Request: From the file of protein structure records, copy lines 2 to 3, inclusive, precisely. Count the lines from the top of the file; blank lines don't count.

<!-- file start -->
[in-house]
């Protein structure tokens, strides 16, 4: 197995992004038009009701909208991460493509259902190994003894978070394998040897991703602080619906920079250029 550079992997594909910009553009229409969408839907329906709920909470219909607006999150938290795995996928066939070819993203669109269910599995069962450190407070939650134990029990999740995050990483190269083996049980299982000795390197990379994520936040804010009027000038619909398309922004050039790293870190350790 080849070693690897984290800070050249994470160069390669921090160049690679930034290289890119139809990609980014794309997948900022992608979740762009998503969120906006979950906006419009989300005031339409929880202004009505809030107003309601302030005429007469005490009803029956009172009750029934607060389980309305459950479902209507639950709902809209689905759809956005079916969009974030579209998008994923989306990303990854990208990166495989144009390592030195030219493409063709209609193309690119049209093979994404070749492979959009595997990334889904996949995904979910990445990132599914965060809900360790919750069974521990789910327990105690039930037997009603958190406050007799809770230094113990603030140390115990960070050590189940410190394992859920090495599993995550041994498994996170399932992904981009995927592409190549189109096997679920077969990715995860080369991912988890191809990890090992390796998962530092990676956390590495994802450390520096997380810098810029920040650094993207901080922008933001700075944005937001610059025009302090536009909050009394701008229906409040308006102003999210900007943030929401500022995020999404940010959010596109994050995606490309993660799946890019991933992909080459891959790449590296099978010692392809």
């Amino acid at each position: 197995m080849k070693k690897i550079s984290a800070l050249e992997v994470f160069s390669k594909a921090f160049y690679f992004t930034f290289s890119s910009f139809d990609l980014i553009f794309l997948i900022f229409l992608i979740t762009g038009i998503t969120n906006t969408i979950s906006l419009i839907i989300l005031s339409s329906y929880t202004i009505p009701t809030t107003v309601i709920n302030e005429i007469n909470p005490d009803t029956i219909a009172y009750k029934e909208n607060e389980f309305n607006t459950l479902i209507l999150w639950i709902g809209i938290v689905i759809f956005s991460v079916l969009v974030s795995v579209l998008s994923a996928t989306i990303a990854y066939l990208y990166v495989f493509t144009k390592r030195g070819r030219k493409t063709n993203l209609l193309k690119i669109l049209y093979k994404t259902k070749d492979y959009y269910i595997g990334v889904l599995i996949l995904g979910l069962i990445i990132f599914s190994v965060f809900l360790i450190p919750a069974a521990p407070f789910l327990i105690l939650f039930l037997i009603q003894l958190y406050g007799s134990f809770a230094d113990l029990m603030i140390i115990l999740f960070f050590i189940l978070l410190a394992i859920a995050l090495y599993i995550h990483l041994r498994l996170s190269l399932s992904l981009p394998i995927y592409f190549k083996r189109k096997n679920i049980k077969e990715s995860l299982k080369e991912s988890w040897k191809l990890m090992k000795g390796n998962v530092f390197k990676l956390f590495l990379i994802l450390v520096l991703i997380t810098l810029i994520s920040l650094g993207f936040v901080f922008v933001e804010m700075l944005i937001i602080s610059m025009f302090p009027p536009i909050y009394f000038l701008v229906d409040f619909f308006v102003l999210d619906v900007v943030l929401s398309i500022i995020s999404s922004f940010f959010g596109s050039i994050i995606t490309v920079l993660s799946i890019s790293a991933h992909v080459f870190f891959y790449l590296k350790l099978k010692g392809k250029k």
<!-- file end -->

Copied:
């Protein structure tokens, strides 16, 4: 197995992004038009009701909208991460493509259902190994003894978070394998040897991703602080619906920079250029 550079992997594909910009553009229409969408839907329906709920909470219909607006999150938290795995996928066939070819993203669109269910599995069962450190407070939650134990029990999740995050990483190269083996049980299982000795390197990379994520936040804010009027000038619909398309922004050039790293870190350790 080849070693690897984290800070050249994470160069390669921090160049690679930034290289890119139809990609980014794309997948900022992608979740762009998503969120906006979950906006419009989300005031339409929880202004009505809030107003309601302030005429007469005490009803029956009172009750029934607060389980309305459950479902209507639950709902809209689905759809956005079916969009974030579209998008994923989306990303990854990208990166495989144009390592030195030219493409063709209609193309690119049209093979994404070749492979959009595997990334889904996949995904979910990445990132599914965060809900360790919750069974521990789910327990105690039930037997009603958190406050007799809770230094113990603030140390115990960070050590189940410190394992859920090495599993995550041994498994996170399932992904981009995927592409190549189109096997679920077969990715995860080369991912988890191809990890090992390796998962530092990676956390590495994802450390520096997380810098810029920040650094993207901080922008933001700075944005937001610059025009302090536009909050009394701008229906409040308006102003999210900007943030929401500022995020999404940010959010596109994050995606490309993660799946890019991933992909080459891959790449590296099978010692392809």
């Amino acid at each position: 197995m080849k070693k690897i550079s984290a800070l050249e992997v994470f160069s390669k594909a921090f160049y690679f992004t930034f290289s890119s910009f139809d990609l980014i553009f794309l997948i900022f229409l992608i979740t762009g038009i998503t969120n906006t969408i979950s906006l419009i839907i989300l005031s339409s329906y929880t202004i009505p009701t809030t107003v309601i709920n302030e005429i007469n909470p005490d009803t029956i219909a009172y009750k029934e909208n607060e389980f309305n607006t459950l479902i209507l999150w639950i709902g809209i938290v689905i759809f956005s991460v079916l969009v974030s795995v579209l998008s994923a996928t989306i990303a990854y066939l990208y990166v495989f493509t144009k390592r030195g070819r030219k493409t063709n993203l209609l193309k690119i669109l049209y093979k994404t259902k070749d492979y959009y269910i595997g990334v889904l599995i996949l995904g979910l069962i990445i990132f599914s190994v965060f809900l360790i450190p919750a069974a521990p407070f789910l327990i105690l939650f039930l037997i009603q003894l958190y406050g007799s134990f809770a230094d113990l029990m603030i140390i115990l999740f960070f050590i189940l978070l410190a394992i859920a995050l090495y599993i995550h990483l041994r498994l996170s190269l399932s992904l981009p394998i995927y592409f190549k083996r189109k096997n679920i049980k077969e990715s995860l299982k080369e991912s988890w040897k191809l990890m090992k000795g390796n998962v530092f390197k990676l956390f590495l990379i994802l450390v520096l991703i997380t810098l810029i994520s920040l650094g993207f936040v901080f922008v933001e804010m700075l944005i937001i602080s610059m025009f302090p009027p536009i909050y009394f000038l701008v229906d409040f619909f308006v102003l999210d619906v900007v943030l929401s398309i500022i995020s999404s922004f940010f959010g596109s050039i994050i995606t490309v920079l993660s799946i890019s790293a991933h992909v080459f870190f891959y790449l590296k350790l099978k010692g392809k250029k």